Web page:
This is a story for anyone who has ever felt like they don’t belong.
At six, she’s memorising the dictionary. At seven, she’s correcting her teachers. At eight, she spins the globe and picks her favourite country on the sound of its name: Burundi. Augusta is a twin, born in August. Her sister, Julia, was born in July (yes, completely possible..) Within this book we follow Augusta’s life as she explores the world firstly from the confines of her own bedroom until she’s old enough to branch out further and further into the lands that initially she only dreams of. At the same time, we follow Parfait’s life – as he navigates the complex political turmoil of Burundi and the tragedy that accompanies his narrative.
To describe the difference between twins Julia and Augusta is both simple and difficult at the same time. This quote from the book sums them up perfectly…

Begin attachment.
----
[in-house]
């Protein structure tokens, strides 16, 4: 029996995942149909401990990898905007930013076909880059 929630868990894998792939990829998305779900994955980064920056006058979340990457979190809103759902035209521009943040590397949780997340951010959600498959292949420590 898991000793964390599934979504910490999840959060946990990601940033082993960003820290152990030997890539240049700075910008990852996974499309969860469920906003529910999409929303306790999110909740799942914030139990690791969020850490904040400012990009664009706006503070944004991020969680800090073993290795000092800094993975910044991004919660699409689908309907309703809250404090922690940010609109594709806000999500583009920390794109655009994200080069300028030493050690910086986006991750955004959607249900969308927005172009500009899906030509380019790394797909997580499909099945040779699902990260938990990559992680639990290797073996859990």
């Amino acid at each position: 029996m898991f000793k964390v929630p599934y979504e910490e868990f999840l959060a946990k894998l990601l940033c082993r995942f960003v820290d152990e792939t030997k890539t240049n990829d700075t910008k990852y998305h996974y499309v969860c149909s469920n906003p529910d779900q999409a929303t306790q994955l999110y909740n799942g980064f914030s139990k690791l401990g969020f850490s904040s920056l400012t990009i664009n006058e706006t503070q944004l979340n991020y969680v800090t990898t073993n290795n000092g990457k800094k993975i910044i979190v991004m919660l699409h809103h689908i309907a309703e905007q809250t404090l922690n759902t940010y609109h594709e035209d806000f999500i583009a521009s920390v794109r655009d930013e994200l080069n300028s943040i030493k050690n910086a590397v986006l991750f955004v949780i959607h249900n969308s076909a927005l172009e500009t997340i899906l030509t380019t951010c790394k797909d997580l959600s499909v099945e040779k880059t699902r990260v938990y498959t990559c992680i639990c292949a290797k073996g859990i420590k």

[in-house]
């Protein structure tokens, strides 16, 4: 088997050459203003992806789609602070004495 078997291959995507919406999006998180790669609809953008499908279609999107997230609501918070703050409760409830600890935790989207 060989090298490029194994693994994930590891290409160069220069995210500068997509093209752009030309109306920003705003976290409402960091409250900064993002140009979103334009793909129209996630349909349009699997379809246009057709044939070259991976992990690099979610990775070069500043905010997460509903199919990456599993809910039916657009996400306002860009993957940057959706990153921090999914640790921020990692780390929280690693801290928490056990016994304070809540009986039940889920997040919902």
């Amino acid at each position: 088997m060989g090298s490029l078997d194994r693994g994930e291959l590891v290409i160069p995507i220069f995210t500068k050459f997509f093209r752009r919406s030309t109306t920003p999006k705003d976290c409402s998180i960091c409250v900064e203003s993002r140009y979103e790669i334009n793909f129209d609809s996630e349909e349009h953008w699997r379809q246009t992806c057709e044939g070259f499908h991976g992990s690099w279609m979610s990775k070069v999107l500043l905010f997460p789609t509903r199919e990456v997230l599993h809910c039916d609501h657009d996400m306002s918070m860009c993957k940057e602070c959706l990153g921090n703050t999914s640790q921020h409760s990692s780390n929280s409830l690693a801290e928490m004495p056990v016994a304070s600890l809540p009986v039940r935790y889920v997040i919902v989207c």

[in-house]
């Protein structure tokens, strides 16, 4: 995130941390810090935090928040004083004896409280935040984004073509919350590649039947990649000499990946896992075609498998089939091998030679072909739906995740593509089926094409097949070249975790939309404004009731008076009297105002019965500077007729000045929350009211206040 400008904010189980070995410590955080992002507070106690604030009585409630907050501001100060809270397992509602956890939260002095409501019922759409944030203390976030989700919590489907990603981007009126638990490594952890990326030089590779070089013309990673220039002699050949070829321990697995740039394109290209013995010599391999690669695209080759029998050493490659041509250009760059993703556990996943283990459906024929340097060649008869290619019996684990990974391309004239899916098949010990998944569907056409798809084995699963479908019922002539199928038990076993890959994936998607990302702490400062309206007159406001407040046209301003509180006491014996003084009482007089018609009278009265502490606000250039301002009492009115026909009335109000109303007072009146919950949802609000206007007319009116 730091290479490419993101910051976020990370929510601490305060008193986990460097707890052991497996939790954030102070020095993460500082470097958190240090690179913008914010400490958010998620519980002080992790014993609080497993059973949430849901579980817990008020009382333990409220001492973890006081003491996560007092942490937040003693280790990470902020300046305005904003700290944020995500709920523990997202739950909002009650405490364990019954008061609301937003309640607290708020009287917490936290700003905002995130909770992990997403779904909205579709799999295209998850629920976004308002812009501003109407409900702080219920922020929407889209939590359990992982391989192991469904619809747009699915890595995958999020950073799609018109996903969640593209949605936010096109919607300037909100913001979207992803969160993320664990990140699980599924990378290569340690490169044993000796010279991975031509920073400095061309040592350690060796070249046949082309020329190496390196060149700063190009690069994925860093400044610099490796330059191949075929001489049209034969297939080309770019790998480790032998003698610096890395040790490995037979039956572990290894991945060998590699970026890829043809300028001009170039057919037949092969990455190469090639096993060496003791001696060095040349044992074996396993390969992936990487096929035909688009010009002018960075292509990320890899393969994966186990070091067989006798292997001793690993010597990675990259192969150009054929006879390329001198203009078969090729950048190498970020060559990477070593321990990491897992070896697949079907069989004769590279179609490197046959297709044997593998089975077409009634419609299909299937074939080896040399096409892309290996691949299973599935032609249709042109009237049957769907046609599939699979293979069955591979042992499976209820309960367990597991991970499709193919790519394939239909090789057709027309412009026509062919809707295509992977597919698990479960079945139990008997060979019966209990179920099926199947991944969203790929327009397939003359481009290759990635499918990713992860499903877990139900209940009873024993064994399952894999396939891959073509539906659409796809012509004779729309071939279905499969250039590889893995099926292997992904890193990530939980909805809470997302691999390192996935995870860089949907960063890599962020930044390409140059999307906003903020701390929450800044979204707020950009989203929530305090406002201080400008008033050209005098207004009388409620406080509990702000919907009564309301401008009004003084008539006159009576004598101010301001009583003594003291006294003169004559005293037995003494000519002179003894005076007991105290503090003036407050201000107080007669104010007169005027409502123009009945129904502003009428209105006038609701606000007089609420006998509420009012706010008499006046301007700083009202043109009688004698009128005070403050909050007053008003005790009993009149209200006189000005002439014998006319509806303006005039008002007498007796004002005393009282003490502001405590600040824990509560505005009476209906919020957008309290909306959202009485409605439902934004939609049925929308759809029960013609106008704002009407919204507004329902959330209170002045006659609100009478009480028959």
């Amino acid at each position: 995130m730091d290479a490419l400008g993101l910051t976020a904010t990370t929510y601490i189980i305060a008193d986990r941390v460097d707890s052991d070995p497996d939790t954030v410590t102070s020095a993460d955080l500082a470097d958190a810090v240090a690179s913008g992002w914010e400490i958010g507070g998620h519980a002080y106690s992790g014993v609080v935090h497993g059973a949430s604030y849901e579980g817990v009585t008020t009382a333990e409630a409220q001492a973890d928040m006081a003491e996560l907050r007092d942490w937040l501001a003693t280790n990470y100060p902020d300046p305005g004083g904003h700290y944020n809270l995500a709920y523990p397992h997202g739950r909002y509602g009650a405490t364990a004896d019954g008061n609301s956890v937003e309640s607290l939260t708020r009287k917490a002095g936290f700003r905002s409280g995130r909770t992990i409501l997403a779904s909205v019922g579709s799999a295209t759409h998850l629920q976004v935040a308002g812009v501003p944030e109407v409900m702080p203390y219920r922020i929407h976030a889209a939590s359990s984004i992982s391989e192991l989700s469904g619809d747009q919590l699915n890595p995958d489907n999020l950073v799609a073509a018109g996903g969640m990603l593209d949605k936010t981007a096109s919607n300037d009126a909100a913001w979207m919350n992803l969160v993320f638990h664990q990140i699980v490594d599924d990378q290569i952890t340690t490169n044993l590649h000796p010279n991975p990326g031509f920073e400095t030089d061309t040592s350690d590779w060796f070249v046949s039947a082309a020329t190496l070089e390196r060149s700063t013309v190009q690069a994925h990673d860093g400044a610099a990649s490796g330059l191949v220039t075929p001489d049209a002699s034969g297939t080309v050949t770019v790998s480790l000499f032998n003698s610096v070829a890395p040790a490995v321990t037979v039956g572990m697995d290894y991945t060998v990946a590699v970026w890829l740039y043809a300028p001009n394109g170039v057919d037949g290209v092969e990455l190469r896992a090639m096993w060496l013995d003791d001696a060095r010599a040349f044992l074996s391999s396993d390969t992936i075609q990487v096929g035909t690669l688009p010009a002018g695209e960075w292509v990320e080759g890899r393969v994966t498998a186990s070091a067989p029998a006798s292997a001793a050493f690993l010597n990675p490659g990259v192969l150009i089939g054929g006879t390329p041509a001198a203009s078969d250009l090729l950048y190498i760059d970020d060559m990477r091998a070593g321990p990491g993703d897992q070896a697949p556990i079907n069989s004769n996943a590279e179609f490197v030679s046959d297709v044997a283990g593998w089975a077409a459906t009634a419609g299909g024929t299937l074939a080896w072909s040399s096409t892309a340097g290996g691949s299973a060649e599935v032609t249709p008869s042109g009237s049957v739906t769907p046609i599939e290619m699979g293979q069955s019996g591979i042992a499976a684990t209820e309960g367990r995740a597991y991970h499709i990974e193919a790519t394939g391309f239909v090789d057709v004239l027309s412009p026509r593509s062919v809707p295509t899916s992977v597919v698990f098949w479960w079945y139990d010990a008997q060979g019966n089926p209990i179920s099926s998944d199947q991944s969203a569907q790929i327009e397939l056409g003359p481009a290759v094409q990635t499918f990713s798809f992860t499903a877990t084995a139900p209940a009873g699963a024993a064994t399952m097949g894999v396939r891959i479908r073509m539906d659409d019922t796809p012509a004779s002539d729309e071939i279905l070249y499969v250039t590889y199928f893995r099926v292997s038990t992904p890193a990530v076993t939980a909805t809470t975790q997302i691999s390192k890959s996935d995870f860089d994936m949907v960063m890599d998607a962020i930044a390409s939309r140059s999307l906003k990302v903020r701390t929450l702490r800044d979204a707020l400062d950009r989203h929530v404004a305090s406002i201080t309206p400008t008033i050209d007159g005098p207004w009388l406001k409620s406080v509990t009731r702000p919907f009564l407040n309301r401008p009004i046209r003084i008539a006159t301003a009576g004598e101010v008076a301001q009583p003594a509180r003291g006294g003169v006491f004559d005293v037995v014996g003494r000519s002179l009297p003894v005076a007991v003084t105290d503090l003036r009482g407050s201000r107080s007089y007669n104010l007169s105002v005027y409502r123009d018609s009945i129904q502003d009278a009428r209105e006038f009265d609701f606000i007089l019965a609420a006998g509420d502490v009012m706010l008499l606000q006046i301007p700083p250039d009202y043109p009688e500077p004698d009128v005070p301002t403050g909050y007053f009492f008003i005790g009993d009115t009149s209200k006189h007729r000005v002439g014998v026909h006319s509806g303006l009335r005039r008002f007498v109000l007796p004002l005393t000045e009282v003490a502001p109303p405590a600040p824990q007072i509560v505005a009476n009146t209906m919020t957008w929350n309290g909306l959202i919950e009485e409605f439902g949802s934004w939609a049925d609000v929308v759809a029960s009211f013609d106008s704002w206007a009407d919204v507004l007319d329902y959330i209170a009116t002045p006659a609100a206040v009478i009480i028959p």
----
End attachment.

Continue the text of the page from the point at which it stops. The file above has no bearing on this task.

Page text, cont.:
“Our fifth birthday, one year of school done, and my legs and arms narrowing as I rose an inch above Julia’s head. We were given tricycles, mine, yellow and Julia’s, pink. Julia drew chalk lines on the drive and spent the day reversing into parking spaces. I rode out of the drive, turned left, curved around to number 13, at the top of the crescent, twelve o’clock, crossed the road precariously to the roundabout and drove my trike into a fishpond singing, ‘We all live in a yellow submarine.’”
There’s an essence of all of my favourite literary works in this book. But equally something that makes it totally unique. This is perfect for fans of Matilda, Eleanor Oliphant is Completely Fine, and M for Mammy. I dislike suggesting authors similar to others because I feel a work of amazing literature is the writers own – in their own right. But suggesting other titles feels more comfortable.
“I quickly thought of about twenty-five things that were less exciting than the new ASDA… Lard and washing up liquid..fingernail clippings and trowels…”
Perhaps the most fascinating thing for me, about this book, is that it’s Joanna Glen’s first. An extremely strong debut novel (I always feel that Debut is a sign of hope – that there will be more). I certainly hope that this isn’t Glen’s last dive into the literary world.